In this article, I will show you an example of how I process portraits (before and after) and what my portrait editing workflow is like. Many of our readers ask how I post-process my images for my wedding blog and I decided to put together a quick example. Obviously, every image is different, so while some photos take very little of my time in Lightroom, others might take a while to process in Lightroom and Photoshop. This image in particular is from our recent “Bridesmaids Photoshoot”, a collaborative effort by many talented individuals in Colorado.
For any portrait work, it is best to shoot RAW. First, because the skin tone is very important and any white balance issues can be quickly taken care of in post-processing and second, because you can recover a lot of details from a RAW file. For me it all starts in Adobe Photoshop Lightroom. If I cannot get something done in Lightroom, I import images to Photoshop for further processing. Both Lightroom and Photoshop are very powerful applications – you can get a lot done without using any plugins or other third party software. Do not be afraid to experiment with either Lightroom or Photoshop, as it will only help you broaden your knowledge and build up your post-processing skills.
The close ups usually require a lot of work, due to the abundance of details and features. But the amount of time you put in all depends on the type of look you are trying to achieve. Here is the original image SOOC (straight out of the camera):
Camera Equipment: Nikon D700, Nikon 50mm f/1.4G
Studio Lighting Equipment: Elinchrom Ranger RX with 53″ Elinchrom Octa and 39″ Elinchrom Softbox.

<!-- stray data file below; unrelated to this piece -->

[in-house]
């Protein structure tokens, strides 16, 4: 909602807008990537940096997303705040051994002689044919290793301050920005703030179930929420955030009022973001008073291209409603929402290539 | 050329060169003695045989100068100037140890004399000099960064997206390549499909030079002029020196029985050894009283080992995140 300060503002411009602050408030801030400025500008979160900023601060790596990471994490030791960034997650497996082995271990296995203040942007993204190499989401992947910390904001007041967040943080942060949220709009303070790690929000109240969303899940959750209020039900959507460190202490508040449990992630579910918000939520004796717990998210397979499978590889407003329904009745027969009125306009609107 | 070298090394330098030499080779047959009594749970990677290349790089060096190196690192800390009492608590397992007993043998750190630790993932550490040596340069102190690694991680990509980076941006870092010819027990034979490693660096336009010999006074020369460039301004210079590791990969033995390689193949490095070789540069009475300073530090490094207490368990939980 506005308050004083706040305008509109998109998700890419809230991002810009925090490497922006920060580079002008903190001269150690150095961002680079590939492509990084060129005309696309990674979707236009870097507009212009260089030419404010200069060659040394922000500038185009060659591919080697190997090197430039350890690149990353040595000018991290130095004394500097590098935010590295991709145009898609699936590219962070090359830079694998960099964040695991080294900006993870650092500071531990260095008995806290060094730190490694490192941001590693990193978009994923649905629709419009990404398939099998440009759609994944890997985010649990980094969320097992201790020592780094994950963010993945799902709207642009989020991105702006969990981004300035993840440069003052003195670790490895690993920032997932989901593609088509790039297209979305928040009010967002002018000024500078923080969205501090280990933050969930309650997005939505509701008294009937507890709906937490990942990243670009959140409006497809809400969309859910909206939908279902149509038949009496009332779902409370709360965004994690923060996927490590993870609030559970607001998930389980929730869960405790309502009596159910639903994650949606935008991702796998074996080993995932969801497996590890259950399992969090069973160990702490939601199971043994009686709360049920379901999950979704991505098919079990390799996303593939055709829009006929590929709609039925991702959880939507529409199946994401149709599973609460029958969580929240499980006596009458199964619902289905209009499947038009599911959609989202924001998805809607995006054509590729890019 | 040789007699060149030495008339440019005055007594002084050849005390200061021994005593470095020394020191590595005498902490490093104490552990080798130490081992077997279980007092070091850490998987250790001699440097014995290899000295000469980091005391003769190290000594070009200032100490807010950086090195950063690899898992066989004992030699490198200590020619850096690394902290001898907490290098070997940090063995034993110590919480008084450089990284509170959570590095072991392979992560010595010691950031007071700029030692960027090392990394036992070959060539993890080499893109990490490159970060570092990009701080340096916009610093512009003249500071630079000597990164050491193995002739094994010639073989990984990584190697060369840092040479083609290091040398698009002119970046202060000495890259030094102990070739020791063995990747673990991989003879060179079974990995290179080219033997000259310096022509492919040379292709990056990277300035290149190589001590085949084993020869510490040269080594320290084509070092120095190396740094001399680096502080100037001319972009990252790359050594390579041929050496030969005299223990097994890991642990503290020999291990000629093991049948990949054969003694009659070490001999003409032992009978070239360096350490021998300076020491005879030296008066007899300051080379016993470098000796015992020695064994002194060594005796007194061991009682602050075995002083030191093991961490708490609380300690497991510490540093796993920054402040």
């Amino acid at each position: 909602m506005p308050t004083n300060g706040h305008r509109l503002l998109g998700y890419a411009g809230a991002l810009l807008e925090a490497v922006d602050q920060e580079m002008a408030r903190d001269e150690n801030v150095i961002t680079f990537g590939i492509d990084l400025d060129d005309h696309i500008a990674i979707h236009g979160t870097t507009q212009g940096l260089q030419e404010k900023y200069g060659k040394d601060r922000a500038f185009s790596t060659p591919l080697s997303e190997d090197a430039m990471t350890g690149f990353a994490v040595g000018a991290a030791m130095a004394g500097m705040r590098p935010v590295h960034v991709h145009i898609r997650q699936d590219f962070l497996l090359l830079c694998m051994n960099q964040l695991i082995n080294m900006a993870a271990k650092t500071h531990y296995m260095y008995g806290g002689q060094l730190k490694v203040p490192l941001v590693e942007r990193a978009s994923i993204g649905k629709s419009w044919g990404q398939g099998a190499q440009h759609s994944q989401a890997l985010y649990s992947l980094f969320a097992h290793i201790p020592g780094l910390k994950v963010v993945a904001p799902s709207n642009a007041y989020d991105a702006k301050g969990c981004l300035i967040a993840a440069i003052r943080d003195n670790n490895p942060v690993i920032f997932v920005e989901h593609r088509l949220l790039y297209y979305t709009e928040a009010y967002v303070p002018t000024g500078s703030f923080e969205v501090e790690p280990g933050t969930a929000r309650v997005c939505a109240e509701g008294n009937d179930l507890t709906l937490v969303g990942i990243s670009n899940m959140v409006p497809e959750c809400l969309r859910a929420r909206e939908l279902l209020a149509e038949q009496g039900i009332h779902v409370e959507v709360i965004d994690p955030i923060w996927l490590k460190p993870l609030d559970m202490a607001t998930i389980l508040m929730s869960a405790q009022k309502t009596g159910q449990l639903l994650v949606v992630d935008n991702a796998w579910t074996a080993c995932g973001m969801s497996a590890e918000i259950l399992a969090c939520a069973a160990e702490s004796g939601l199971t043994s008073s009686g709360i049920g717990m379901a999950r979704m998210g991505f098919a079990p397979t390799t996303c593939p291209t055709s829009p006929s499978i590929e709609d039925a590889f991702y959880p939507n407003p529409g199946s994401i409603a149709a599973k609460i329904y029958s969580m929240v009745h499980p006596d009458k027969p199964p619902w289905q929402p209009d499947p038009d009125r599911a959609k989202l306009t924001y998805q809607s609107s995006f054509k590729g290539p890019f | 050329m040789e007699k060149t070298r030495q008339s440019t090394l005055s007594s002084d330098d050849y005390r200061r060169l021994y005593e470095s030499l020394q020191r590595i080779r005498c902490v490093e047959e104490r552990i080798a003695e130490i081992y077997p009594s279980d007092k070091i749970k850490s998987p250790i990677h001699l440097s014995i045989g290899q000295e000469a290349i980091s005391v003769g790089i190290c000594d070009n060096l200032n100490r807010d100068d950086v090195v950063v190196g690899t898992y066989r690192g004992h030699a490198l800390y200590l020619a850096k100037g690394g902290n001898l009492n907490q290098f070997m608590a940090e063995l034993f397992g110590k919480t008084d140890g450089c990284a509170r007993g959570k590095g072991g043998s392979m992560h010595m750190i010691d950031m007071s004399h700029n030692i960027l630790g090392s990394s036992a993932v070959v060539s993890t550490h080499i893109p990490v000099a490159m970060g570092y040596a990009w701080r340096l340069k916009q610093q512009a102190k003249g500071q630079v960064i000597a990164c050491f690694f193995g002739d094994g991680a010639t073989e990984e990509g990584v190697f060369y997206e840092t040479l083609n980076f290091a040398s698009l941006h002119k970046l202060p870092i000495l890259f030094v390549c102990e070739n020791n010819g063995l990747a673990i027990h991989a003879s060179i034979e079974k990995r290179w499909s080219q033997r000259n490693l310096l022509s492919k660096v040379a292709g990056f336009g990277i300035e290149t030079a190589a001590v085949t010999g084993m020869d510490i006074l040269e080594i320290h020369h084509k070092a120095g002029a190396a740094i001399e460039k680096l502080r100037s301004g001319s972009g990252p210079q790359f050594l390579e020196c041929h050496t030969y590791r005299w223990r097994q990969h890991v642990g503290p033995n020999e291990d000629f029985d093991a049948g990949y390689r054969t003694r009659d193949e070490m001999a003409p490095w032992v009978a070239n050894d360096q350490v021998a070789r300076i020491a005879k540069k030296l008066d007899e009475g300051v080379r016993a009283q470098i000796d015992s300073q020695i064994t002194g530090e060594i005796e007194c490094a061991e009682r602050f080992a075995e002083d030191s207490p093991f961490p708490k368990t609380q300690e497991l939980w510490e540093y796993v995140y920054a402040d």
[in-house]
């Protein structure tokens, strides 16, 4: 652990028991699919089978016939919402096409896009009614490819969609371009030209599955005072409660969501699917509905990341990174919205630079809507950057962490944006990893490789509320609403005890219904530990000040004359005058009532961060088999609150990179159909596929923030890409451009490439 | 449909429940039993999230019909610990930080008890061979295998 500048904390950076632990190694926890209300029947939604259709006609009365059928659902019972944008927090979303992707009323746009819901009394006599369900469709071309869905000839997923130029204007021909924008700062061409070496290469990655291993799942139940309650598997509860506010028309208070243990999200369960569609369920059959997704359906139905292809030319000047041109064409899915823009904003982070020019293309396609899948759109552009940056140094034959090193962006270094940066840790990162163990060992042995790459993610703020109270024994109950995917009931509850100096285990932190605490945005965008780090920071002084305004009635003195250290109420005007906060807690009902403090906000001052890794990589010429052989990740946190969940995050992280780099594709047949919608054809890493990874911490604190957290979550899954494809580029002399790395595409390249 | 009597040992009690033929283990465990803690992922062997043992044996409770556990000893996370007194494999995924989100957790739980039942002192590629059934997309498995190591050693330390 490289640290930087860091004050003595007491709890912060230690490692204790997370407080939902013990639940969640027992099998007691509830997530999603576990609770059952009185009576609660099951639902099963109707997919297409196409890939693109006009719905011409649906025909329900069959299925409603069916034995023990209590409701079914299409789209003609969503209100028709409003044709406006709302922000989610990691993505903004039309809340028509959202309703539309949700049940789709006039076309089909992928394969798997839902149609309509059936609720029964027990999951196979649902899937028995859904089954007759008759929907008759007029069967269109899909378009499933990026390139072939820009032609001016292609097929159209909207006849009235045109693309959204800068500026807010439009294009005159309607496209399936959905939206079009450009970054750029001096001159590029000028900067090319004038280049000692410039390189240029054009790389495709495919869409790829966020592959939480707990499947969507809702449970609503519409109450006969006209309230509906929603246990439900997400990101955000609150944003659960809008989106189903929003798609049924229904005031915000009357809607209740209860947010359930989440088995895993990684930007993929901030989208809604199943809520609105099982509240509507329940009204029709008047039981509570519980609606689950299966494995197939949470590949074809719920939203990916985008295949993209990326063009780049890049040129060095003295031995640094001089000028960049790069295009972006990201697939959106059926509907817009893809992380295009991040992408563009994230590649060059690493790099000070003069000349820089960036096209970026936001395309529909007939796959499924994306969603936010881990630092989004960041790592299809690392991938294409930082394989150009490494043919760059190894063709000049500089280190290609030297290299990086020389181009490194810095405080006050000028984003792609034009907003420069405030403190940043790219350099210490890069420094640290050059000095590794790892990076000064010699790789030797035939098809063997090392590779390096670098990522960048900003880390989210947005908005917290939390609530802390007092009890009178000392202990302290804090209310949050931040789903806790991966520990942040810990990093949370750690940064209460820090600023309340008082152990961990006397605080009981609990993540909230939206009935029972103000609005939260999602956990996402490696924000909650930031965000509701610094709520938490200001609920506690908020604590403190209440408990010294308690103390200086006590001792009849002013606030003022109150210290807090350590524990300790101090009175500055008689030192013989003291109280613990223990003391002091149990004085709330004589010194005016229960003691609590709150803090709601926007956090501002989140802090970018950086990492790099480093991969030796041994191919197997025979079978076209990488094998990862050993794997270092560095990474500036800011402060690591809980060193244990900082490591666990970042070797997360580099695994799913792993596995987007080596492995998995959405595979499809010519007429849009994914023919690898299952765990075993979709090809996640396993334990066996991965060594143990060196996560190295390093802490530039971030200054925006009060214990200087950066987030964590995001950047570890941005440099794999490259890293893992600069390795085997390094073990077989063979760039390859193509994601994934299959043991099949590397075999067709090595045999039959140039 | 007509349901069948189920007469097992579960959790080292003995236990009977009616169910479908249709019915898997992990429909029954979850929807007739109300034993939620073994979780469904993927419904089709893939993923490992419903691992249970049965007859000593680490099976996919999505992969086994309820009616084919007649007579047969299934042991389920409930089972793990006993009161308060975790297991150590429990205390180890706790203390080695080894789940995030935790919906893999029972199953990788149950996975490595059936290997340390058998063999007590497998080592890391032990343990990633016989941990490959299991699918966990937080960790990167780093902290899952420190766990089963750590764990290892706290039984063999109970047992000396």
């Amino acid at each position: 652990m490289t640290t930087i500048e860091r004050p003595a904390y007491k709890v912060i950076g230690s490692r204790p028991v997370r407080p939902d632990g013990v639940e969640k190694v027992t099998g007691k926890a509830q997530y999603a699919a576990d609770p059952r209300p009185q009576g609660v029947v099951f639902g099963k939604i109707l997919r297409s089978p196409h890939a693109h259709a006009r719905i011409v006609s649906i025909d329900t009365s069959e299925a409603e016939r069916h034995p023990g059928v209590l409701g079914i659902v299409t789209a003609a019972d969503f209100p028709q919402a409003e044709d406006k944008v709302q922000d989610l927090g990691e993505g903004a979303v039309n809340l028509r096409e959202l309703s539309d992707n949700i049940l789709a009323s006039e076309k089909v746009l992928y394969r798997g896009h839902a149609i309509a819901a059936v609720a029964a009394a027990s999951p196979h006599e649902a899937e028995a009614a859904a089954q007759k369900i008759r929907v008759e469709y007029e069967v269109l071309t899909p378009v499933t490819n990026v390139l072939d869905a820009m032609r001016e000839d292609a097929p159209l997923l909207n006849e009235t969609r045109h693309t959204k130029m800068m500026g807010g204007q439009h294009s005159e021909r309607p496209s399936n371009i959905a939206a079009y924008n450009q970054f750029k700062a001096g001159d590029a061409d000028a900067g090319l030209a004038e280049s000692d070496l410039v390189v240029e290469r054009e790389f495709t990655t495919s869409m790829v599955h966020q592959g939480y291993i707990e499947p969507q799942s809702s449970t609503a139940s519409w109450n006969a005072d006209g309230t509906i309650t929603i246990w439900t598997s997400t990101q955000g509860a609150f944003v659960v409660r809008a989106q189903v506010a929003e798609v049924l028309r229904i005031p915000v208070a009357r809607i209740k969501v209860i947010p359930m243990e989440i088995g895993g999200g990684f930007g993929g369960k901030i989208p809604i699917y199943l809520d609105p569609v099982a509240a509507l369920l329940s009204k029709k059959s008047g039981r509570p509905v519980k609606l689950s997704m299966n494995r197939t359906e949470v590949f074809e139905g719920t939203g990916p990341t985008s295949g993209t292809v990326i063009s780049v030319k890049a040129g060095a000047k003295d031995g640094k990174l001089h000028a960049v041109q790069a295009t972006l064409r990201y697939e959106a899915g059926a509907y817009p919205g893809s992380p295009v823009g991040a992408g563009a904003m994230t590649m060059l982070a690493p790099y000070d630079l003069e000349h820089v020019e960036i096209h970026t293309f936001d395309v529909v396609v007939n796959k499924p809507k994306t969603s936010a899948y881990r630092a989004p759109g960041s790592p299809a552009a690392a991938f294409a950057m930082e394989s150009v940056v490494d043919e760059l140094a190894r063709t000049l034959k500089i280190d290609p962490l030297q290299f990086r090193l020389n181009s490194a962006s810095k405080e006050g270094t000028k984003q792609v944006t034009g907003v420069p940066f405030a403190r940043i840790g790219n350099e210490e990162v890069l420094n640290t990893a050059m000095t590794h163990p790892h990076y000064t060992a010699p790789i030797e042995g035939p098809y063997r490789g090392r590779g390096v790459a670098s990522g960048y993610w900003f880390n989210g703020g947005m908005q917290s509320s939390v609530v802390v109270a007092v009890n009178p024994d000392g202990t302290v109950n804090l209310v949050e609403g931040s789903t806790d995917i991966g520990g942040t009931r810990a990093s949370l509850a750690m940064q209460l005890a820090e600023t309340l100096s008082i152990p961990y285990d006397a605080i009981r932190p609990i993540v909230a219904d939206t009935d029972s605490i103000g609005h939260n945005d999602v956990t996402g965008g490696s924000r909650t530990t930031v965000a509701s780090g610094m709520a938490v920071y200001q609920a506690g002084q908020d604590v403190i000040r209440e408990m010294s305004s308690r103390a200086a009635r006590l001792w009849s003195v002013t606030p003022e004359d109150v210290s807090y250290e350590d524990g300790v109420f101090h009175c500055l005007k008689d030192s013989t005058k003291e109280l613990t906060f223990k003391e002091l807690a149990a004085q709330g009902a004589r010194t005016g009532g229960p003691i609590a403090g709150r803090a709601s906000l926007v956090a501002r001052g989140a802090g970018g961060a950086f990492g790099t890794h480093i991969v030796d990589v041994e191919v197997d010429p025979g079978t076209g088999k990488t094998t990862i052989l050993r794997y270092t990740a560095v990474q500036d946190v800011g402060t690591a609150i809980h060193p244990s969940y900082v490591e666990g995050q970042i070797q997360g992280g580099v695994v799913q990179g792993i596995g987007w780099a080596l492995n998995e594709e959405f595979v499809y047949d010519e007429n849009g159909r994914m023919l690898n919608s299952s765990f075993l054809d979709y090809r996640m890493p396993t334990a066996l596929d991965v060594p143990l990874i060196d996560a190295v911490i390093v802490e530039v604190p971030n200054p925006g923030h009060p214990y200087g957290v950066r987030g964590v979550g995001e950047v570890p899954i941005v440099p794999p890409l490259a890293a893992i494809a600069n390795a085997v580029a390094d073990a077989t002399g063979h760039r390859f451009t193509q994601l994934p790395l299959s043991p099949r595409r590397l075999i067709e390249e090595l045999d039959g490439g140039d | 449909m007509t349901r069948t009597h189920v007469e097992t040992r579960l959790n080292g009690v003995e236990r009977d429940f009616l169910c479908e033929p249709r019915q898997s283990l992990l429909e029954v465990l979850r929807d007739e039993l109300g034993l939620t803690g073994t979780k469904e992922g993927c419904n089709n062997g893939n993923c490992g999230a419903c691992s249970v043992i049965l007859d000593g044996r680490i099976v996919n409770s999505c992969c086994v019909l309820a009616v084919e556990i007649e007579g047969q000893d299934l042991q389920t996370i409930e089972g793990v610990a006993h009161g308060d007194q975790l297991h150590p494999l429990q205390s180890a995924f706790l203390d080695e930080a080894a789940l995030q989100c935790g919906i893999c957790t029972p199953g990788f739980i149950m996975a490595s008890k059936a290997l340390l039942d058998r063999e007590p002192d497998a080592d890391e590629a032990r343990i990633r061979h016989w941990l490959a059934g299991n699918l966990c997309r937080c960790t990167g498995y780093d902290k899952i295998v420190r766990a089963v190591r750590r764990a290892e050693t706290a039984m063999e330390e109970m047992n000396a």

Camera Settings: Manual Mode, 1/160, f/7.1, ISO 200, RAW, Auto WB
Very simple steps in Lightroom going down from the right menu bar in the Development Module:
- Set White Balance to: Daylight
- Increased Exposure: +0.50
- Increased Blacks: +14
- Decreased Saturation: -5
- In Color sub-module Boosted Blues: +34
- Boosted Reds: +10, as shown below:
- To make the frame a little more pleasing to the eye, I slightly tilted and cropped the image as shown below:
- Next, I imported the image into Photoshop to take care of the blemishes. For this purpose I usually use the spot healing brush and/or the patch tool.
- Next, I took care of the darker spots under the eyes with the clone tool. I selected “Lighten” from the menu box and carefully fixed the dark spots.
- The next task was to brighten up the eyes a little.
- Sometimes you will need to even up the skin tone to give the portrait more of a glamorous look. Evening out the skin tone also smoothens pores and blemishes to some extent. There are many ways to do this and a few presets you can use. Or, you can do it manually by utilizing the masking tool along with Highpass and Gaussian blur filters, as explained in my how to smoothen skin and get rid of blemishes article. Also, Nik Software has a plugin called “Dfine”, which not only does a great job at reducing noise, but also for evening out the skin tones.
- For this particular image I also used the Liquify Filter to give my model’s neck a little more curve.
- After that I boosted the contrast a little via Image->Adjustments->Brightness/Contrast.
- Lightly sharpened the image with Smart Sharpen under Filter->Sharpen->Smart Sharpen.
- Saved and closed the image to go back to Lightroom.
- Exported the image with default settings and set “Sharpen for: Screen” and “Amount: Standard” in Lightroom Export window.
And here is the final result:
Click the “Next” button on the image to see the before look. You can toggle between the first and last images by pressing the Left and Right arrow buttons on your keyboard as well, once the large version of the image is opened.
Please let me know if you have any questions!
P.S. Here is a crop of the above image to better examine the effects of the post-processing. As you can see, skin texture and pores are preserved. You can always back it off and apply the process lightly to your liking.